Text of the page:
We were graciously greeted by the owner of the farm, who gave us a brief overview of how his farm works in comparison to the large scale commercial farms scattered around Limón. I found it particularly interesting when he mentioned that he just left his government job in the capital city 15 years ago and came down to Guápiles, Limón to open up a farm as he always dreamed. Although it ultimately ended up as a success, I found this particularly gripping because it is easy to remain where we feel is most safe for ourselves instead taking a big leap and hoping we can reach the dreams we have built in our minds.
© ECO-Finca Terranatura
After a quick crash course of all things concerning sustainable farming, he demonstrated the differences between chemically altered fruits and naturally grown fruits. He even went as far as to show how durability of fruit is a top priority for transporting to distant markets such as the ones in Europe. Fun fact- a chemically altered papaya can be kicked like a football with no bruise whatsoever whereas a naturally grown papaya can barely handle a slightly tight grip of a pinky finger. The more you know…
© Bernardo Rodas
Nice pose, Juanse.
He then proceeded to give us a tour of his farms to see all the amazing fruits he grows on there. We came across various herbs (all legal, I might add), starfruit, cacao trees, mulberry trees- but when we came across sugarcane, I got hit by the feels. Mwabi, a first year from Malawi, and I were freaking out over the sugarcane plant as we had enjoyed it countless times throughout our childhood. It is safe to say that sugarcane is the bae.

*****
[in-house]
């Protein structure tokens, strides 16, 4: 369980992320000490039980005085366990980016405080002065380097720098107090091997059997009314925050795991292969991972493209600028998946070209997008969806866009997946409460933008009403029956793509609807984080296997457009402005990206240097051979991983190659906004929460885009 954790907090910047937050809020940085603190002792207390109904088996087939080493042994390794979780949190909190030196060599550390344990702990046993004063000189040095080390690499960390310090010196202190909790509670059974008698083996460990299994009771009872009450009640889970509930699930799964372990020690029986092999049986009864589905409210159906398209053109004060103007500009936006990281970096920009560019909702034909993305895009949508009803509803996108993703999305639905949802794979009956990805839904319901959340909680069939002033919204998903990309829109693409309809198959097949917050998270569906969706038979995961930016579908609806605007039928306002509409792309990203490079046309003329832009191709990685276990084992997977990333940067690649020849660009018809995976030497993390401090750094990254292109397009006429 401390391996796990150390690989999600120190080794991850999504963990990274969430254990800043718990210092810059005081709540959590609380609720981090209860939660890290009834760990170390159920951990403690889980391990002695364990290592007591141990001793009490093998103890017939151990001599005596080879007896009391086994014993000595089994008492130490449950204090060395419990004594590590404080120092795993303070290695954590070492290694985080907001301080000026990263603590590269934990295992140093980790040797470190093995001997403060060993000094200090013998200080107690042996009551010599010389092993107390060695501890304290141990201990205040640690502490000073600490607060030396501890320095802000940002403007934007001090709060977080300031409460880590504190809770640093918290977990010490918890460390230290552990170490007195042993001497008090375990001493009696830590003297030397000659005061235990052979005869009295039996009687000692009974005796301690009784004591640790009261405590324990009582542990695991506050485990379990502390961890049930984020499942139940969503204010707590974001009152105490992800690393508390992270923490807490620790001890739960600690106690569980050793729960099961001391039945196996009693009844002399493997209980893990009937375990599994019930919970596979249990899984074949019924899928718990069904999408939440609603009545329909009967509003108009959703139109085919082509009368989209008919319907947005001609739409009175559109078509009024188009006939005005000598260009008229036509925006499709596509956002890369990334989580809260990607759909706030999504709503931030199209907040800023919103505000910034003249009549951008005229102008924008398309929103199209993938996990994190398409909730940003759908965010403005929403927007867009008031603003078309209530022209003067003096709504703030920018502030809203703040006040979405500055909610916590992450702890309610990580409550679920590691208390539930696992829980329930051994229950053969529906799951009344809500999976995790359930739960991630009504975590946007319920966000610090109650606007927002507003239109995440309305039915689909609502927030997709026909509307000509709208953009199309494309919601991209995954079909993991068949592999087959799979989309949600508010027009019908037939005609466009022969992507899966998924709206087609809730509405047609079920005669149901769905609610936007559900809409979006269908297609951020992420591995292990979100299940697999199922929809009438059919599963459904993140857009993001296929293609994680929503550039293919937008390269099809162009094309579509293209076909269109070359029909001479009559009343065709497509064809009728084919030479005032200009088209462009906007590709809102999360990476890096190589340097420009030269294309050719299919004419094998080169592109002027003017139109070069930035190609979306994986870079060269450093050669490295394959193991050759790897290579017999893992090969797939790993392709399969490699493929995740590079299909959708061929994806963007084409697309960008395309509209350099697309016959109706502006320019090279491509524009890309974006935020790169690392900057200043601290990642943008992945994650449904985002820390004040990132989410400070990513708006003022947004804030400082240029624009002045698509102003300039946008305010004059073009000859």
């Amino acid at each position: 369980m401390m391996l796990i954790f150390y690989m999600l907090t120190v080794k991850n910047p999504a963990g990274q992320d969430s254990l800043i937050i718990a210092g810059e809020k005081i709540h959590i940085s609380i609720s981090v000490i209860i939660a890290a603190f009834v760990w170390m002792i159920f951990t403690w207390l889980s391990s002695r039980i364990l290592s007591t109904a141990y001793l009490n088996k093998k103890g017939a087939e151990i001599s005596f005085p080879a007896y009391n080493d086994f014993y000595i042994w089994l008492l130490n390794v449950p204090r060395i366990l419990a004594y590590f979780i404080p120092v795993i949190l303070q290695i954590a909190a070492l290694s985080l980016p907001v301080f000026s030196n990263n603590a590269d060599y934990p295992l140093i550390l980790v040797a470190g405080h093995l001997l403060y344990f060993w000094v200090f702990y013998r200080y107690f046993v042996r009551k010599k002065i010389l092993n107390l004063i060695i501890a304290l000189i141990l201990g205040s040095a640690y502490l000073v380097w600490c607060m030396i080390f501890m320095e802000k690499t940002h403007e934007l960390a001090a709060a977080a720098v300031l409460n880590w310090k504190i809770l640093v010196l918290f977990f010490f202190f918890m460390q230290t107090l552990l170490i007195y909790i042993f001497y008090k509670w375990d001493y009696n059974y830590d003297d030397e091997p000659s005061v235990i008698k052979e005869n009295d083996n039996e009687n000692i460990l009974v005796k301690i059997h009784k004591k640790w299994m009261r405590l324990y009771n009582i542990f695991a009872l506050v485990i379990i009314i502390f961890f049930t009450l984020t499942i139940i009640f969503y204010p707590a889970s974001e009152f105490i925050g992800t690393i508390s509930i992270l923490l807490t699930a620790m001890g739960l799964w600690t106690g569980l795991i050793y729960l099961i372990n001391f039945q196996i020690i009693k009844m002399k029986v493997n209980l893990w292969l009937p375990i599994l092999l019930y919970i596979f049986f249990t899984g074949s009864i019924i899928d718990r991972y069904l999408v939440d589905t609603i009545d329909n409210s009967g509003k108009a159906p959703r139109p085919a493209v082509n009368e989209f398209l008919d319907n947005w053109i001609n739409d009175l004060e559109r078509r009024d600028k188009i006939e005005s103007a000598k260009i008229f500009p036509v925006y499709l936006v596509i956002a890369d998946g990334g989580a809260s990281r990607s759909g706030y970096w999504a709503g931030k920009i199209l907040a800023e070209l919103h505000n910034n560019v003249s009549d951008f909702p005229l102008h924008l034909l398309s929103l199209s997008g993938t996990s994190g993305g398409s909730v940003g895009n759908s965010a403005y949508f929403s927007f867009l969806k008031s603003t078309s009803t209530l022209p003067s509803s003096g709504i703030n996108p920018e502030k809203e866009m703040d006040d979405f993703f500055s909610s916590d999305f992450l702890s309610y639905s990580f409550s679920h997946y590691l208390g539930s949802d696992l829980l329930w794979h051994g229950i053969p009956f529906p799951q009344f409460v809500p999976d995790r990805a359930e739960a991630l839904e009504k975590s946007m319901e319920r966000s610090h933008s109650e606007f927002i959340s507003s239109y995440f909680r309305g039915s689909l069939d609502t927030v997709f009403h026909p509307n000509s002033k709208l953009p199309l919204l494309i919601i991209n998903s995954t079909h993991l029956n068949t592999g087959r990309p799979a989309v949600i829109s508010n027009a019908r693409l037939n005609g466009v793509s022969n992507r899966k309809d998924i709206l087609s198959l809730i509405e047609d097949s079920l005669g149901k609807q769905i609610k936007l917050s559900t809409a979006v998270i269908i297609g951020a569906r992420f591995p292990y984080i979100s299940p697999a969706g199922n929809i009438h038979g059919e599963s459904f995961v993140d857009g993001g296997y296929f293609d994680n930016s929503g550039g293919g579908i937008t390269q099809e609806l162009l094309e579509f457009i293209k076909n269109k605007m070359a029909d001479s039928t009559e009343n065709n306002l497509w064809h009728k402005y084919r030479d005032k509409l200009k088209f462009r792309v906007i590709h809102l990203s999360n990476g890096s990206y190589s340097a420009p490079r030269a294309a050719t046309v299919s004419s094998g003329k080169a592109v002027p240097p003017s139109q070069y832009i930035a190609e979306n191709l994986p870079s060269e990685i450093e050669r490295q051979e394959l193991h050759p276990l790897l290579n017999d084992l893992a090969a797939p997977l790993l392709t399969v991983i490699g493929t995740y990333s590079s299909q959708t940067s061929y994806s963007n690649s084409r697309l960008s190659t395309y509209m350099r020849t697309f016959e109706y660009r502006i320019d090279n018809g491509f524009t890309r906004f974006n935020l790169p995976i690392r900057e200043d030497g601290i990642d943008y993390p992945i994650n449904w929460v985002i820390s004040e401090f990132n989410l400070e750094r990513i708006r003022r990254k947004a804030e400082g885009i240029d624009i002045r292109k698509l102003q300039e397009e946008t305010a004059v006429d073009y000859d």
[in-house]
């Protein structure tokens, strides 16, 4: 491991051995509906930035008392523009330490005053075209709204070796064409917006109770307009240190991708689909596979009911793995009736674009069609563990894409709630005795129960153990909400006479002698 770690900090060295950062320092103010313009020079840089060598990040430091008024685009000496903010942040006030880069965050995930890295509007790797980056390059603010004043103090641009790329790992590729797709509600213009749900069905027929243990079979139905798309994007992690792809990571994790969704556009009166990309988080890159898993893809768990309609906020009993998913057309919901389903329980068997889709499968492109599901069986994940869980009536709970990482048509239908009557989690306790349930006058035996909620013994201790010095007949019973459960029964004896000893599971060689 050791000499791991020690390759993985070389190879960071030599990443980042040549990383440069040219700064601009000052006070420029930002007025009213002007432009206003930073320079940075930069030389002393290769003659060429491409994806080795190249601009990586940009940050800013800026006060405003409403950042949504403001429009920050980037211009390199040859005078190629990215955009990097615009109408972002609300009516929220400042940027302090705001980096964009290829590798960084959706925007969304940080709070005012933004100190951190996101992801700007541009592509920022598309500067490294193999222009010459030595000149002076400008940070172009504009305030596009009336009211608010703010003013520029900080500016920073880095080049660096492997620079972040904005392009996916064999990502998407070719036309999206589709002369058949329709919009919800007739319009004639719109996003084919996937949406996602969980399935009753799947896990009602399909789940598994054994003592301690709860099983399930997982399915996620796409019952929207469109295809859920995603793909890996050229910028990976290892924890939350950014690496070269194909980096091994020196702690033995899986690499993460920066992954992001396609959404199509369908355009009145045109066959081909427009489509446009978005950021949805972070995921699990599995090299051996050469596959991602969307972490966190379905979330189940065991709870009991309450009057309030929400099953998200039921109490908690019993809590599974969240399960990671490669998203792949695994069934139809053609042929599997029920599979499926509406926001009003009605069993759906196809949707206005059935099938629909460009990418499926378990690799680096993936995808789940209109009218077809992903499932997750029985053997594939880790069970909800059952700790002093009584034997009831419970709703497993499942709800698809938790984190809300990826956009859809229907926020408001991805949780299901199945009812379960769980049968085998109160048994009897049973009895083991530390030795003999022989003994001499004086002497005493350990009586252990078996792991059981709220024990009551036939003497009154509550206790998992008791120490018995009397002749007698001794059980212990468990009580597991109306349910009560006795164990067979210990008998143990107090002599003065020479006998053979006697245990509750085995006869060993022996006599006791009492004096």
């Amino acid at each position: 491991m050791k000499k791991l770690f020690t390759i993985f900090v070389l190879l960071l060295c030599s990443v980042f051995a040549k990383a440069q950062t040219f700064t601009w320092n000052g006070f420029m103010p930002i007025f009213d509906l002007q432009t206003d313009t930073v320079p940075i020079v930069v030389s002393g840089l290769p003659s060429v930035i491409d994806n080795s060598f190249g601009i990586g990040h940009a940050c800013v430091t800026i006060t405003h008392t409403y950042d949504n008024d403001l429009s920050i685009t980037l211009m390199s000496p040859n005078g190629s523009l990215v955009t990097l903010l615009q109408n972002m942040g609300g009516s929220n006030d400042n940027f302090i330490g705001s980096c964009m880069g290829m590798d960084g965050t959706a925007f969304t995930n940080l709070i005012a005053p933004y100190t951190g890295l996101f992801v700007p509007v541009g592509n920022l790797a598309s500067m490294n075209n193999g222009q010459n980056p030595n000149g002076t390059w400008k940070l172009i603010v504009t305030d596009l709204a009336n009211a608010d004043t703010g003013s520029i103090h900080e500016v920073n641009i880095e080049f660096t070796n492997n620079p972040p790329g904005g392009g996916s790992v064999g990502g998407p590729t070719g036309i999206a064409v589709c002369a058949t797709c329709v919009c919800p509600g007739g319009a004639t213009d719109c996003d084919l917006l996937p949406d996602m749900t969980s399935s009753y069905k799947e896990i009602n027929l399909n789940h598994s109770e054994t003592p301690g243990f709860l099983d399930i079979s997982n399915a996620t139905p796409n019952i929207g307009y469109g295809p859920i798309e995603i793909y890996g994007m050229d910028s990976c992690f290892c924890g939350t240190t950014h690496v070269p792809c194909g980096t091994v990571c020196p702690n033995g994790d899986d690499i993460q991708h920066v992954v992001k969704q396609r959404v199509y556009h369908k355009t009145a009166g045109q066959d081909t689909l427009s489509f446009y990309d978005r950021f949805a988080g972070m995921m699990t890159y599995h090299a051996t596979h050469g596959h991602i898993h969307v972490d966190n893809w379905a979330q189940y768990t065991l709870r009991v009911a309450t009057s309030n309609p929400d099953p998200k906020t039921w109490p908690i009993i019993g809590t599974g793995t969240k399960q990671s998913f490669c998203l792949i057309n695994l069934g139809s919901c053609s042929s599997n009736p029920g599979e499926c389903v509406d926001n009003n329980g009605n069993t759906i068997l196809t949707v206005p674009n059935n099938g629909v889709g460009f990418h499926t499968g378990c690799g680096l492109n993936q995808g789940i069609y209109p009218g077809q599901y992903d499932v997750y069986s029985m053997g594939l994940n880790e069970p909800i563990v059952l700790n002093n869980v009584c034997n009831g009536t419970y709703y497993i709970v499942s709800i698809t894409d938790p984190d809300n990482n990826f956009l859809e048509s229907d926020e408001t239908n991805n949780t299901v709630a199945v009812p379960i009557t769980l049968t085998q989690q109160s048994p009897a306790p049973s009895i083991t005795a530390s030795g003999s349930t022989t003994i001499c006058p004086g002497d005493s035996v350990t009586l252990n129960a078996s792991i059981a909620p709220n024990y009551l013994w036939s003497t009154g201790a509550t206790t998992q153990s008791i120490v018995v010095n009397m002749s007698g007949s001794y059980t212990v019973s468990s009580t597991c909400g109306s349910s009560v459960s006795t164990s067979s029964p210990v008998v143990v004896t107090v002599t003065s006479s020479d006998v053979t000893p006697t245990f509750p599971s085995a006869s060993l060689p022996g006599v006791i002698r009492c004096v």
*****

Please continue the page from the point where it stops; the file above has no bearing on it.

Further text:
After our tour, we headed back to have some lunch- truly delicious lunch. After, he took us through the entire process of making chocolate. We first roasted the cacao beans in a pan for a few minutes then we went on to grind them using an old-school but foolproof method of a mortar and pestle. I had a go at it as it was very reminiscent of how maize and other grains are ground up back in Kenya. After this, we went on to further grind them into even smaller particles which I tried out as well- it was quite the arm workout. This further grinding process reduced the previously grainy cacao into a somewhat fine paste.
© Bernardo Rodas
As the all too familiar scent of chocolate wafted through the kitchen, we all sighed in unison by how amazing it smelt. We even got to get some samples to take home with us. We then went on to make some sugarcane juice which is nothing but the juice of a sugarcane- nothing more, nothing less.
© Bernardo Rodas
All the blood, sweat and tears put into a well-deserved cup of sugarcane juice.
All in all, I loved my Conociendo Costa Rica because it gave the chance to do something I would have probably not had the chance to do any other time in my time in Costa Rica. Furthermore, the hands-on learning applied on this trip made me truly appreciate the fruits I eat (healthy lifestyle) and the painstaking efforts to make chocolate (not so healthy lifestyle).